Why Sir William Morris (aka Lord Nuffield)?

“I cannot think of a more worthy man to celebrate in a motoring lodge than Lord Nuffield”

Christopher Wagstaff, Primus Master Designate

A motoring pioneer – Morris, MG, and Nuffield are just a few of the brands he brought us

Lord Nuffield moved to Oxford when he was 3, and after having started repairing and then building bicycles, created the Bullnose Morris car in Oxford in 1912.

In 1929 he started building MGs in Abingdon, at that time in Berkshire (and masonically speaking it still is).

His production methods, and vision made him the most successful British car manufacturer.

He lived in Nuffield, Oxfordshire and his house is now a National Trust building open to the public.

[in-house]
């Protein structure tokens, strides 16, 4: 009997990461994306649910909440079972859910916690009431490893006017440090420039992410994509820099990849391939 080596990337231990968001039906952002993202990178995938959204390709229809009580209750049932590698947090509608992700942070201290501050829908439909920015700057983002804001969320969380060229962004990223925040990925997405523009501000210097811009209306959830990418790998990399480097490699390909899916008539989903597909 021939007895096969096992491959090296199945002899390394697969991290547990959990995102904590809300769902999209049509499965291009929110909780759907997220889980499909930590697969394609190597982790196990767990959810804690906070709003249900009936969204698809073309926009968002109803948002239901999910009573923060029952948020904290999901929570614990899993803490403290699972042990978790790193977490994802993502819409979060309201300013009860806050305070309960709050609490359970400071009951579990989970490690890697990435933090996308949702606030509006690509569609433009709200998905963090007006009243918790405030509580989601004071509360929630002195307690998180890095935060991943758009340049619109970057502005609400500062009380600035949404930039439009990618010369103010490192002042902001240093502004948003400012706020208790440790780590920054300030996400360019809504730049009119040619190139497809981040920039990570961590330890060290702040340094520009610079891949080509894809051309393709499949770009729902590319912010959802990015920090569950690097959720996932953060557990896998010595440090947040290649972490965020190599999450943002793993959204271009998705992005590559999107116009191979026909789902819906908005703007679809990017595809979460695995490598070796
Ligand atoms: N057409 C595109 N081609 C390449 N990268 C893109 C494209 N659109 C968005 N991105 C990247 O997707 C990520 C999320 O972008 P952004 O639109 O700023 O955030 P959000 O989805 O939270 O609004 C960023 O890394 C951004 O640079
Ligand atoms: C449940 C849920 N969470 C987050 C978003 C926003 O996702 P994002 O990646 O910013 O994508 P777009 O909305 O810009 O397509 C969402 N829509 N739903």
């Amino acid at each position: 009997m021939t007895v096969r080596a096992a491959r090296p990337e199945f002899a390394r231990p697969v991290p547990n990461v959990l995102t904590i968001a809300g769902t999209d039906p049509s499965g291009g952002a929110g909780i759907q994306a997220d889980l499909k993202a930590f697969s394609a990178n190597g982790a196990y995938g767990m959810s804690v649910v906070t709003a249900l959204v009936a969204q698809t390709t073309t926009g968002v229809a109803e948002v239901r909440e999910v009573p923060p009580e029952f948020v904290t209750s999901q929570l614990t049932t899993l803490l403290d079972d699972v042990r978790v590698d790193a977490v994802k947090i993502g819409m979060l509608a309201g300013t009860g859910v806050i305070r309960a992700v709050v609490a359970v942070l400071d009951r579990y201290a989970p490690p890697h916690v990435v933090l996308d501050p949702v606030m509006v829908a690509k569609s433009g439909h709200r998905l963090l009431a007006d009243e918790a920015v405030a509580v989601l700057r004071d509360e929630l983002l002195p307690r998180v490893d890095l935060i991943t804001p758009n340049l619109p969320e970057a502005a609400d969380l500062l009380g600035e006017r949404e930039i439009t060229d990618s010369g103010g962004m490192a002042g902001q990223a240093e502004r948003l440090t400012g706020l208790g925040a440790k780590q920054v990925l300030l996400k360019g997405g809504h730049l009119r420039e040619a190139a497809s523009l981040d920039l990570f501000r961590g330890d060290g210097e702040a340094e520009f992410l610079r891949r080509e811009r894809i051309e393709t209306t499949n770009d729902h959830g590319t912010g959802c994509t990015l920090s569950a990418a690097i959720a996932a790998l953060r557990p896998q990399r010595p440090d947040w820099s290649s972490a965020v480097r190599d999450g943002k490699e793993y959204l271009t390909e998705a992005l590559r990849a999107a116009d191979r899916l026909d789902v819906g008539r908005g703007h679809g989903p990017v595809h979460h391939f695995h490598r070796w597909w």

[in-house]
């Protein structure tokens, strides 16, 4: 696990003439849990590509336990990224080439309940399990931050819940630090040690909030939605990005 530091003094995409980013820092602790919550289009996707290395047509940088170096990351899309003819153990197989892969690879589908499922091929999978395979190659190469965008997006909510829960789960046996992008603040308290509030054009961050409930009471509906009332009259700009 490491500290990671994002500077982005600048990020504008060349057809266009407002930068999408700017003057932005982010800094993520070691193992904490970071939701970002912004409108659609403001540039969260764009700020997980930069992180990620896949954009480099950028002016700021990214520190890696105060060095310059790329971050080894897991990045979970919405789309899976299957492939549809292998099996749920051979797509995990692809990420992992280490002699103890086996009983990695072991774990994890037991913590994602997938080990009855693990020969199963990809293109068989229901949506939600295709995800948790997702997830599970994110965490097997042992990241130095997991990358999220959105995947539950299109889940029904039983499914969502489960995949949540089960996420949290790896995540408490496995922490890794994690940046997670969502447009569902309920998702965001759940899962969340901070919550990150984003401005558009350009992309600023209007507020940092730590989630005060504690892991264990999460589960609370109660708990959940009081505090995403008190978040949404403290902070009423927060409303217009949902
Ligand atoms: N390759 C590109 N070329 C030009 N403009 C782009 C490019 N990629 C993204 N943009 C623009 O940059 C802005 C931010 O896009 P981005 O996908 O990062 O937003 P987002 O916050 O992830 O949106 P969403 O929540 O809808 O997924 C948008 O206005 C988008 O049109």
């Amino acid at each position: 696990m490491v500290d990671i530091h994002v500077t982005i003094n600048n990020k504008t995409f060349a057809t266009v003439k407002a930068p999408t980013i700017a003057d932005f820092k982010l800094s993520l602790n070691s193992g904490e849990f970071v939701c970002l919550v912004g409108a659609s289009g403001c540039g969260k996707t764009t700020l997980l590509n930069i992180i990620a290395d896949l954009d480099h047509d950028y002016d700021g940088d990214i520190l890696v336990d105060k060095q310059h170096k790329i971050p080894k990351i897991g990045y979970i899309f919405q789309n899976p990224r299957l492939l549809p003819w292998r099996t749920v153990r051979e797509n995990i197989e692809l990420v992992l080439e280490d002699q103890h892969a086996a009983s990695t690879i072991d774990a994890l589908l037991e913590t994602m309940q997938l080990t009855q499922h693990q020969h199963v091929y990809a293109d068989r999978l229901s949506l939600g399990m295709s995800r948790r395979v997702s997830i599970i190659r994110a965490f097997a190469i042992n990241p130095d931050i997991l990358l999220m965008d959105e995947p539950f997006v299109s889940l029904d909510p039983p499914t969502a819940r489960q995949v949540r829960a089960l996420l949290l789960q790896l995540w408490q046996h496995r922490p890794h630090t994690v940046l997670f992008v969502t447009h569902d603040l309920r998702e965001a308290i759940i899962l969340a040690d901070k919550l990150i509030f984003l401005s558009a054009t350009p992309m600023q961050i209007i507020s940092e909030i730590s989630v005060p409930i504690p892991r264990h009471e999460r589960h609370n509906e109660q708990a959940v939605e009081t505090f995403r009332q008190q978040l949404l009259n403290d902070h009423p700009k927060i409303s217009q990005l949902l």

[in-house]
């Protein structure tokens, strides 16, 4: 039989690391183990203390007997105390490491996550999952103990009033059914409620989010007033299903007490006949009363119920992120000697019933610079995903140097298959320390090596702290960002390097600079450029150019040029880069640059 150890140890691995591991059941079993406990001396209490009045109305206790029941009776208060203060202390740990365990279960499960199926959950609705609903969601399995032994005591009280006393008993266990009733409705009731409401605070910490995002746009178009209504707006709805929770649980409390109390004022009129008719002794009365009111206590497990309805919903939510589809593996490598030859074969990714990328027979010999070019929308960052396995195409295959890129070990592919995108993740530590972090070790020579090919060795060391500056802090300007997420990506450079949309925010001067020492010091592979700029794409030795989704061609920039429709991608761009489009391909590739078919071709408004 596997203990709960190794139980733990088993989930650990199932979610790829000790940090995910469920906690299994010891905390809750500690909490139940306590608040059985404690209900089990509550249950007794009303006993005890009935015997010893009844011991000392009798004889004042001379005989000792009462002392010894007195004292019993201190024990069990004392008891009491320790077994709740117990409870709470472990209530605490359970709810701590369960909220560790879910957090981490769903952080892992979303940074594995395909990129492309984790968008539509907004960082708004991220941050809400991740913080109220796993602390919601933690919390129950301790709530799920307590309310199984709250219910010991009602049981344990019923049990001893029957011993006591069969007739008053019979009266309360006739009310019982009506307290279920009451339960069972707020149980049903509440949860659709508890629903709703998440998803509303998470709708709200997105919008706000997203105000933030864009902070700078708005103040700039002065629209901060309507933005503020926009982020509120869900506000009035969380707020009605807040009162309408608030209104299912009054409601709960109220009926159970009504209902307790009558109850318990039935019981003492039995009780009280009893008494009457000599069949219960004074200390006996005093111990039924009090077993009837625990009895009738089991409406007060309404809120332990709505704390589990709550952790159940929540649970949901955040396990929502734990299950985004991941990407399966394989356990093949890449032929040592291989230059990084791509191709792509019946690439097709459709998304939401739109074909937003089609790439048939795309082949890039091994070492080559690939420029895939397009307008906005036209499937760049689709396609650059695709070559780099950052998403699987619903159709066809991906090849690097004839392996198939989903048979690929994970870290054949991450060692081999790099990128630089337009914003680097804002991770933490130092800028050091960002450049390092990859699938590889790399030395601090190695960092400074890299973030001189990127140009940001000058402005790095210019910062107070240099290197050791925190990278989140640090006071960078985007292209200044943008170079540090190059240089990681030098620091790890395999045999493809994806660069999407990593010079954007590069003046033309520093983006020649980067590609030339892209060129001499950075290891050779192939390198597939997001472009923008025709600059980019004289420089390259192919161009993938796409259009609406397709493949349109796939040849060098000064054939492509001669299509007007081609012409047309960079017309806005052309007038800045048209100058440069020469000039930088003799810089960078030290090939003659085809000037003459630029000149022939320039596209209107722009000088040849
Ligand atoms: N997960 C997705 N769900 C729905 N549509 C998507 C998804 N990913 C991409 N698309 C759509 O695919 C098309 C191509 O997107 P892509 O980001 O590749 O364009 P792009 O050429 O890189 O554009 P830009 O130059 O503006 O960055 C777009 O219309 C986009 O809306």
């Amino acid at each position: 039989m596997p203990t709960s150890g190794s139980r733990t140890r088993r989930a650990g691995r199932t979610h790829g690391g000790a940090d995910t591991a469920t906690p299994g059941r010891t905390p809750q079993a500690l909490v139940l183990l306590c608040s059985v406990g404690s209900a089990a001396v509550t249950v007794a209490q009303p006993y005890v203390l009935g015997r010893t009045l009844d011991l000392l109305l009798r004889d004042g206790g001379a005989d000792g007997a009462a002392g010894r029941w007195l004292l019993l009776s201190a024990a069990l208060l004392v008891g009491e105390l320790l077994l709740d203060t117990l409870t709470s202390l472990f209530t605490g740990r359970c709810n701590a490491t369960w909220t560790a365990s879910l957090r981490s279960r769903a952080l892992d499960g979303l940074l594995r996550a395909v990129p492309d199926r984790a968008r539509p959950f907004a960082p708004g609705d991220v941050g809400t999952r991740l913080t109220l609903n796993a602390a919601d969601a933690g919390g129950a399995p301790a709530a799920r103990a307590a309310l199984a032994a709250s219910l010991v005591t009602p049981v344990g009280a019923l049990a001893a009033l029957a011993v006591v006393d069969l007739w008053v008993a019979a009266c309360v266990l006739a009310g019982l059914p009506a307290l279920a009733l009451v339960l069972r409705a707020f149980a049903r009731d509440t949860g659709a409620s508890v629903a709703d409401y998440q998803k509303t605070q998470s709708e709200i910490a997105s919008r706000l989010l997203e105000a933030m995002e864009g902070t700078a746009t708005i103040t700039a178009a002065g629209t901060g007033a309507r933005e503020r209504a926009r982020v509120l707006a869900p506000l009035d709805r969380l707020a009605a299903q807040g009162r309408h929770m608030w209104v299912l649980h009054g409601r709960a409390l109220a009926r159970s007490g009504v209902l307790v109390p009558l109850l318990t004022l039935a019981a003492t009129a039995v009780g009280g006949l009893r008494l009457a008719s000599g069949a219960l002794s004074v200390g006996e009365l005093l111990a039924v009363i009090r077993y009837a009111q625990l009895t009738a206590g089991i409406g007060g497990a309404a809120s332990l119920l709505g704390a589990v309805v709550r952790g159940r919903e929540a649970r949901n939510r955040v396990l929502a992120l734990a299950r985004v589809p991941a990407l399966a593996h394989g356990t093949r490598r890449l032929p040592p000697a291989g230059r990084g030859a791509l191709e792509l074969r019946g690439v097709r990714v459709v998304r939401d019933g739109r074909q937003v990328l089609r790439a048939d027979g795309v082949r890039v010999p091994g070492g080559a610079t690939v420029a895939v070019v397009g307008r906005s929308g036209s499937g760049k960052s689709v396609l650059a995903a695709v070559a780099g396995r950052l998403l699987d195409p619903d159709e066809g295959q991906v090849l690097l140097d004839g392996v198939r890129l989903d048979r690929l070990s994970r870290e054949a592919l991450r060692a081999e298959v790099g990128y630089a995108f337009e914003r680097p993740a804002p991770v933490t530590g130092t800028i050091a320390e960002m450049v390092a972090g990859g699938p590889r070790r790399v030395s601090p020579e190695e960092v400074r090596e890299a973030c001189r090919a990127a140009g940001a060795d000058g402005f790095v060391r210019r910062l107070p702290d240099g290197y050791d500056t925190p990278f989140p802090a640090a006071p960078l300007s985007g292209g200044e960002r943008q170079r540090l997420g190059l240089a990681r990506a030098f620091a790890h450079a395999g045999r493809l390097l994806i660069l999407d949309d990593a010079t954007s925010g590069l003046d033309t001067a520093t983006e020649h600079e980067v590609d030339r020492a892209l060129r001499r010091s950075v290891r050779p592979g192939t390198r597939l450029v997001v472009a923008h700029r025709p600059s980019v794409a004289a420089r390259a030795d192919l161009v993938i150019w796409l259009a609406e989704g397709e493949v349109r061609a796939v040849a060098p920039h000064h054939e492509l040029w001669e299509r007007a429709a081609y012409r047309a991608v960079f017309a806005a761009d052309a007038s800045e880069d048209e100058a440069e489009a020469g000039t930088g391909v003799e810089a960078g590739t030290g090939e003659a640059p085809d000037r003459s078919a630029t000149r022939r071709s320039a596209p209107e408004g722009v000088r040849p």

Freemasonry and charity

The lodge building at Woodstock, home of Alfred Lodge 340 that William Morris joined in 1907.

Sir William Morris gave approaching £2 billion in today’s terms to charity.

In 1907 he was admitted into Oxfordshire’s oldest lodge, Alfred Lodge No.340, (which still meets today in Woodstock) as a joining member, having been initiated as a Freemason into Townley Parker Lodge No.1083 in Lancs.

He remained a member of Alfred Lodge until his death in 1963, a freemason for almost 60 years.

His philanthropic donations were immense and far reaching, including Nuffield College Oxford, Nuffield Health, The Sea Scouts, the list goes on…

Lord Nuffield has been described as the architect of the British motor industry as it now is, but it is as a man rather than an industrialist that he will best be remembered. Vast wealth, which his outstanding business abilities brought him, was recognised by Lord Nuffield as imposing a great responsibility. The world will remember him for the splendid way in which he discharged the duties he believed wealth brought with it.